National Columnist

Stevens is a great coach, but he has a crummy job in Boston

The NBA is a player's league, and Brad Stevens isn't inheriting a Celtics team stocked with great players. (USATSI)
The NBA is a player's league, and Brad Stevens isn't inheriting a Celtics team stocked with great players. (USATSI)

If he fails in Boston, the problem with Brad Stevens won't be Butler. It won't be his college background. It won't be that he doesn't know basketball at the same level as the geniuses coaching in the NBA. If he fails in Boston, the problem won't be Brad Stevens at all.

It will be Boston.

Just like the problem was Boston the last time this didn't work there, when Rick Pitino failed with the Celtics 15 years ago. And the problem was Atlanta when Lon Kruger failed with the Hawks. And it was New Jersey when John Calipari failed with the Nets. And Golden State when Mike Montgomery failed with the Warriors.

What gets an NBA coach fired faster than bad coaching? A bad job.

And those were all bad jobs -- Pitino's in Boston, Kruger's in Atlanta, etc. -- just as this one for Brad Stevens, in Boston, is a bad job.

Understand something: Boston is not, by definition, a bad job. Boston was a great job when the coach had Bill Russell and Bob Cousy. Or Larry Bird and Robert Parish. Or Kevin Garnett, Paul Pierce, Ray Allen and Rajon Rondo.

But Boston in 1997, after the Celtics mercilessly tanked the previous season hoping to win Tim Duncan in the NBA Draft lottery? Terrible job. The Celtics didn't get Duncan. They got Ron Mercer and Chauncey Billups. Rick Pitino didn't last four years there.

Boston next season is another bad job. Maybe Stevens can turn those lemons into lemonade. Maybe he's that good. Maybe he's as good as, to name one savant, Phil Jackson, whose first job as an NBA head coach was at Chicago in 1989, where he turned chicken poop named Michael Jordan and Scottie Pippen into some championship-quality NBA chicken salad. That was Hall of Fame coaching by Phil Jackson, who went to Los Angeles in 1999 and did it again by inheriting a downtrodden Lakers team reduced to Shaquille O'Neal and Kobe Bryant and turning it into NBA champions.

Phil Jackson was brilliant because he won titles with Jordan and Pippen, and with Shaq and Kobe. John Calipari was overmatched because he couldn't win with a Big Three of Kendall Gill, Sam Cassell and Chris Gatling.

Somebody explain that in a way that makes sense. Meantime, a few more words about Brad Stevens:

He might just win in Boston. This story is not a prediction that he won't. Note the first three words: If he fails ...


Personally? I want him to win, and I want him to win big. And given the right players -- the NBA is a player's league; it's not an Erik Spoelstra league -- Stevens could do it. He won't win big next season when his team is led by Rajon Rondo coming off a torn ACL, Avery Bradley and Jeff Green, because those are not the right players. Who has the right players? Spoelstra did this past season at Miami. Gregg Popovich in San Antonio. Scotty Brooks in Oklahoma City.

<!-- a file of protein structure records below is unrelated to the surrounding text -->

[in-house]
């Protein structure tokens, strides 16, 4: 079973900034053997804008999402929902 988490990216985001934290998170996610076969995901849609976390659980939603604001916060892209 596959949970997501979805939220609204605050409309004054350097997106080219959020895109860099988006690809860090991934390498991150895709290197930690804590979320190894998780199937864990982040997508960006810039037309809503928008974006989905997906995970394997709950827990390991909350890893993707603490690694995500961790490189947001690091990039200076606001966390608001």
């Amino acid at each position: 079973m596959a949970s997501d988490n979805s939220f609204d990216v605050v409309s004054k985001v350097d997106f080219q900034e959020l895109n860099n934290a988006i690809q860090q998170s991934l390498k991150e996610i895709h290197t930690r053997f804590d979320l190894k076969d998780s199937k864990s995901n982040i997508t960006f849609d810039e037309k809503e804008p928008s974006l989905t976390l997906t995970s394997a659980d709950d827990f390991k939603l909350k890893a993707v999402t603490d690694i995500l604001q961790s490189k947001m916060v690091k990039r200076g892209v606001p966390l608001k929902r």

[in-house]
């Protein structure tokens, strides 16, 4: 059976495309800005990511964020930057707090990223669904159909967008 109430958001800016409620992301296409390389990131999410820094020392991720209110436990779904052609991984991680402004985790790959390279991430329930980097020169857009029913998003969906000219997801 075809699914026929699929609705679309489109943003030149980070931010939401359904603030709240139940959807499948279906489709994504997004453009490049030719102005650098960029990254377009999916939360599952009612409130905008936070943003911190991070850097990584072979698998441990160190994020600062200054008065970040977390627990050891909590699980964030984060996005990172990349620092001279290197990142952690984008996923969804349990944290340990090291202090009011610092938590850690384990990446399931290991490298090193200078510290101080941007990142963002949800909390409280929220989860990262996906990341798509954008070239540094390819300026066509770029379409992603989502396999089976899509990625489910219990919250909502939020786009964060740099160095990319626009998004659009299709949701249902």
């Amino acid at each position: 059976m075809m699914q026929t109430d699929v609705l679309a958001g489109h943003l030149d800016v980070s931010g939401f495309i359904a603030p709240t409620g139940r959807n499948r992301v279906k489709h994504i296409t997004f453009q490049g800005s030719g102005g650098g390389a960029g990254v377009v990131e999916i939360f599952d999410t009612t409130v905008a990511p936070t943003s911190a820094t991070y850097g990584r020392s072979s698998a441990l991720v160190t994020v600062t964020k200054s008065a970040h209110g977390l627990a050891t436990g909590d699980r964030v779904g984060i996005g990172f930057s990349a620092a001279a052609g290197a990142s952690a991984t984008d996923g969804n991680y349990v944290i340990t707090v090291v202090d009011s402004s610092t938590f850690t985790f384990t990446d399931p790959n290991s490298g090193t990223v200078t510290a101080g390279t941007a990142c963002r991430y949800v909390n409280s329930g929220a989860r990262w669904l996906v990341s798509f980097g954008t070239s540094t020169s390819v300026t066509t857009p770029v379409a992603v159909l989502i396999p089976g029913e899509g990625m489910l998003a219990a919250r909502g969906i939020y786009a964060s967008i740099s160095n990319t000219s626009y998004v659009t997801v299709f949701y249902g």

Next season, Jason Kidd will have the right players in Brooklyn. Spoelstra again. Brooks. Pop. Frank Vogel in Indianapolis. Tom Thibodeau in Chicago.

Players win titles in the NBA. Coaches get invited to the parade. That's oversimplifying it a bit, but not any more than when folks at the other end of the spectrum point to Kruger and Calipari and Pitino and Tim Floyd (who got the Bulls job in 1998, months after Jordan, Pippen and Dennis Rodman left) as proof that college coaches can't win in the NBA. As if college coaches don't know the game as well as NBA coaches, or can't relate as well to NBA players, or whatever the fiction is.

Brad Stevens is the latest college guy to get a bad NBA job, and if he can tell a "pick" from a "roll," this one could work. For one, his general manager is that good. Danny Ainge put together the Big Three, which became the Big Four once Rondo emerged, and it was Ainge who saw something in Rondo that so many GMs missed on draft night in 2006, when Rondo slipped to Phoenix with the 21st pick, whereby Ainge acquired him in a trade.

For another thing, Stevens is that good. Look at what he did at Butler, for heaven's sake. Butler was invited into the Big East because of Brad Stevens, period and end of story. Butler. Not long ago people didn't know who, what or where Butler was. Other coaches have won there too, but Stevens took it to a ridiculous level -- reaching the national title game two years in a row. At Butler.

For years college coaches have fawned over Stevens, men like Calipari and Mike Krzyzewski, legends who have embraced Stevens as an equal, as one of them -- before he turned 35 -- because they knew. He's that good. And in high-level basketball at its imperfect purest, the college game, a great coach defines his team.

In the NBA, a great coach is defined by his great talent. Show me an NBA team that overachieved to win the ring. Seriously. In the last 40 years, show me an NBA champion that, on paper, had no business winning the title. That team doesn't exist.

Maybe it will soon. In Boston.

Gregg Doyel is a columnist for He covered the ACC for the Charlotte Observer, the Marlins for the Miami Herald, and Brooksville (Fla.) Hernando for the Tampa Tribune. He was 4-0 (3 KO's!) as an amateur boxer, and volunteers for the ALS Association. Follow Gregg Doyel on Twitter.

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